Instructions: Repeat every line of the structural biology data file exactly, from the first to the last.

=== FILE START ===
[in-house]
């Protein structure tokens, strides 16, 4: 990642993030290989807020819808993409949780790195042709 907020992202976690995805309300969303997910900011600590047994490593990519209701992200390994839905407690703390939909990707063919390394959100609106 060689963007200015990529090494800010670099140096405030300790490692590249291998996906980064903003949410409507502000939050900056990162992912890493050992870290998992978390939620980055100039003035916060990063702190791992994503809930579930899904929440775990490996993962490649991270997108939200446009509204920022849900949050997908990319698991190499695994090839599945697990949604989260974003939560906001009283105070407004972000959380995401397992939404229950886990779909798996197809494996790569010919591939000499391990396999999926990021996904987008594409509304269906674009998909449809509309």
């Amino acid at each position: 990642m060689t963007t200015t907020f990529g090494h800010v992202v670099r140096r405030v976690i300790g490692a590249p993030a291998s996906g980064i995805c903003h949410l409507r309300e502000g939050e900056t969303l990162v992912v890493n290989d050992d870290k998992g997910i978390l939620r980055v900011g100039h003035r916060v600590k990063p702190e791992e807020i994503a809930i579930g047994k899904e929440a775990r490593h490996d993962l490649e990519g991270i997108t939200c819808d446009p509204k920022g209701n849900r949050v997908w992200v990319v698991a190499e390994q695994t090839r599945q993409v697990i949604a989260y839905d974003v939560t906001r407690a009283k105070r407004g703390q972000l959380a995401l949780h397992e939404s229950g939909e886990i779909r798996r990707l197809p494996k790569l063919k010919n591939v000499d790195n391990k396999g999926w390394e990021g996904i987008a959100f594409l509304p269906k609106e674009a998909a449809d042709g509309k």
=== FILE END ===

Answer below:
[in-house]
């Protein structure tokens, strides 16, 4: 990642993030290989807020819808993409949780790195042709 907020992202976690995805309300969303997910900011600590047994490593990519209701992200390994839905407690703390939909990707063919390394959100609106 060689963007200015990529090494800010670099140096405030300790490692590249291998996906980064903003949410409507502000939050900056990162992912890493050992870290998992978390939620980055100039003035916060990063702190791992994503809930579930899904929440775990490996993962490649991270997108939200446009509204920022849900949050997908990319698991190499695994090839599945697990949604989260974003939560906001009283105070407004972000959380995401397992939404229950886990779909798996197809494996790569010919591939000499391990396999999926990021996904987008594409509304269906674009998909449809509309």
């Amino acid at each position: 990642m060689t963007t200015t907020f990529g090494h800010v992202v670099r140096r405030v976690i300790g490692a590249p993030a291998s996906g980064i995805c903003h949410l409507r309300e502000g939050e900056t969303l990162v992912v890493n290989d050992d870290k998992g997910i978390l939620r980055v900011g100039h003035r916060v600590k990063p702190e791992e807020i994503a809930i579930g047994k899904e929440a775990r490593h490996d993962l490649e990519g991270i997108t939200c819808d446009p509204k920022g209701n849900r949050v997908w992200v990319v698991a190499e390994q695994t090839r599945q993409v697990i949604a989260y839905d974003v939560t906001r407690a009283k105070r407004g703390q972000l959380a995401l949780h397992e939404s229950g939909e886990i779909r798996r990707l197809p494996k790569l063919k010919n591939v000499d790195n391990k396999g999926w390394e990021g996904i987008a959100f594409l509304p269906k609106e674009a998909a449809d042709g509309k």